I wanted to write a cogent dissection of the recent New Hampshire primaries with my personal breakdown of the real reasons why Hillary beat Barack, instead of losing to him again as all the pundits and polls had predicted.
On reflection, I realized I couldn't. So I just settled for writing an opening sentence about it. Truthfully, I don't give a rat's do-dah about the New Hampshire primary. And vice versa.
A little closer to home, I spent an hour in a meeting room at the high school with thirty or so of the most high powered women in the area, most of whom have retired their MBAs or left important positions in corporate America to be stay at home moms.
Even though the meeting was scheduled early, most were stylishly well-dressed, in a casual way, some even wearing designer suit jackets with their jeans. There was only one woman who didn't look like she could have walked out of a board meeting in a downtown office. Okay, maybe with some nicer shoes I could have.
The meeting was called to order. Introductions were made. Without much discussion, the heads of various committees gave their reports. Toward the end, an important creative presentation was made to much applause. The date of their next meeting was scheduled and this gathering of the high school graduation party committee was adjourned.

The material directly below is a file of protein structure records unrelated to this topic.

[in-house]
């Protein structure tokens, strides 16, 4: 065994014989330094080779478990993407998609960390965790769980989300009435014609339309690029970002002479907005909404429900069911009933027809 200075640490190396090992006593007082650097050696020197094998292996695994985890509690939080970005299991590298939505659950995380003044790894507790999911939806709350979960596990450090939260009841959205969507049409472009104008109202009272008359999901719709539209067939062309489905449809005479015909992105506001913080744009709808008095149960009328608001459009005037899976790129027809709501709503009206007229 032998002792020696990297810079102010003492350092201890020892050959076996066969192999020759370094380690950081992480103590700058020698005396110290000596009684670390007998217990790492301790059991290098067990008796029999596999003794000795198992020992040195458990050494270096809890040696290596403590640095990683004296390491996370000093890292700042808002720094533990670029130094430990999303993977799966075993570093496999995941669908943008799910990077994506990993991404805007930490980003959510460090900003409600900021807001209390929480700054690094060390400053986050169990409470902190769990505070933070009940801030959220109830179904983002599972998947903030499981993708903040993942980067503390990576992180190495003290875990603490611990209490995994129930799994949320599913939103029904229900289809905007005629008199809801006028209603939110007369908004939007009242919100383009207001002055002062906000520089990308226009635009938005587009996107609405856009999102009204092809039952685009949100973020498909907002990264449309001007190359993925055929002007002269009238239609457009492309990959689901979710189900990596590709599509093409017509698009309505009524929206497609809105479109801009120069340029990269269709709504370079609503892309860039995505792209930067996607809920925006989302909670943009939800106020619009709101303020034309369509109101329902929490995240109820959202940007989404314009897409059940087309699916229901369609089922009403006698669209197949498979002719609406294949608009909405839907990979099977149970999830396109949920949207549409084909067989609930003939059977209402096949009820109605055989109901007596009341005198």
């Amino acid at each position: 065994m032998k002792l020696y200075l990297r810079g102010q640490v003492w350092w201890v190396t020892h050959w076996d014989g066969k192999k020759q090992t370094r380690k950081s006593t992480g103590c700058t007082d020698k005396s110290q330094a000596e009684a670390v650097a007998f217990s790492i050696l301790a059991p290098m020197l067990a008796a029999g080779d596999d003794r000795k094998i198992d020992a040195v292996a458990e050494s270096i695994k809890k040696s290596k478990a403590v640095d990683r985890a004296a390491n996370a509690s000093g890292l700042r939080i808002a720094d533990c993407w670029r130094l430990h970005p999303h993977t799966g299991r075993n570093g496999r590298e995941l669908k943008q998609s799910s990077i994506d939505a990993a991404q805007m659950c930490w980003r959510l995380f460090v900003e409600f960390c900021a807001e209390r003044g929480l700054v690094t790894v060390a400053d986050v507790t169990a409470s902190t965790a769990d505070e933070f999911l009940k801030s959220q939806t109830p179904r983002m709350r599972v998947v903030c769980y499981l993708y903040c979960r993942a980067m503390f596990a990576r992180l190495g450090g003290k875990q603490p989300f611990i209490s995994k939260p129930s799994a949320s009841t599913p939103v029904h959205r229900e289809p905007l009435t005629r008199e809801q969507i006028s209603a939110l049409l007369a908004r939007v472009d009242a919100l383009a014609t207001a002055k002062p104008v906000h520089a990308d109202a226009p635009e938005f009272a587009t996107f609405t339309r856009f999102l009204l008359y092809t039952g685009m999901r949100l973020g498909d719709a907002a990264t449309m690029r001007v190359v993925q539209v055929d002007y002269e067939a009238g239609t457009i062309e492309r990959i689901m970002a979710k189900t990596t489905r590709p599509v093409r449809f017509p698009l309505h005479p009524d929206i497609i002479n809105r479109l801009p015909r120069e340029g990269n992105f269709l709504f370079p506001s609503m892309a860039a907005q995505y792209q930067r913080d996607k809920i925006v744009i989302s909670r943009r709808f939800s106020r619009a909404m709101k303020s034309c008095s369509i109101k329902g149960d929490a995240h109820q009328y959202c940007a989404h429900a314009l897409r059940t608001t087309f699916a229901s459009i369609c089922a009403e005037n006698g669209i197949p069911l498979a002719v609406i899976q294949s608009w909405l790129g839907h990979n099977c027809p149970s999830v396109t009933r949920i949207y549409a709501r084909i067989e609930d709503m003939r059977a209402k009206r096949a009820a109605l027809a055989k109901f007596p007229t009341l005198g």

Times have changed.
Back when I had high school kids, meetings like this were held in someone's home a couple of months before the date. Some mom baked cookies. There was lots of meeting foreplay -- the wasted time spent just chatting about kids and family. Other moms went on and on about great coupons they saw in the paper.
In the 21st century version I witnessed yesterday, nobody baked any cookies. Or bought them for that matter. There was no coffee or tea, except what you brought for yourself. The meeting was at the high school, not someone's home. Everything was managed efficiently and in an extremely businesslike manner. Which got me thinking.
I'm not sure whether Hillary will be our first female president. I do know that I see a key difference among a growing number of female voters that could very well make a female president possible.
There was a time, not too long ago, when females wouldn't vote for Hillary because they couldn't imagine a woman doing what they were raised to believe was only a man's job. Geraldine Ferraro as VP was a sideshow. But Hillary rode the coattails of her husband's popular presidency and went on to do a good job in the Senate.
Now women look at Hillary and think, "I could do that." So if they don't vote for her, it's not because they think a woman shouldn't be president, it's because they think they could do a better job themselves.
They also understand why she teared up recently. Any professional woman juggling a career, husband, and family has found herself in the exact same emotional state at the end of a long, hard day.
Of course, right now these former business execs are all busy managing their own families, so they're perfectly happy to let Hillary take the lead on this one.
It's no longer a question of if a woman will be elected president, it's just a question of when.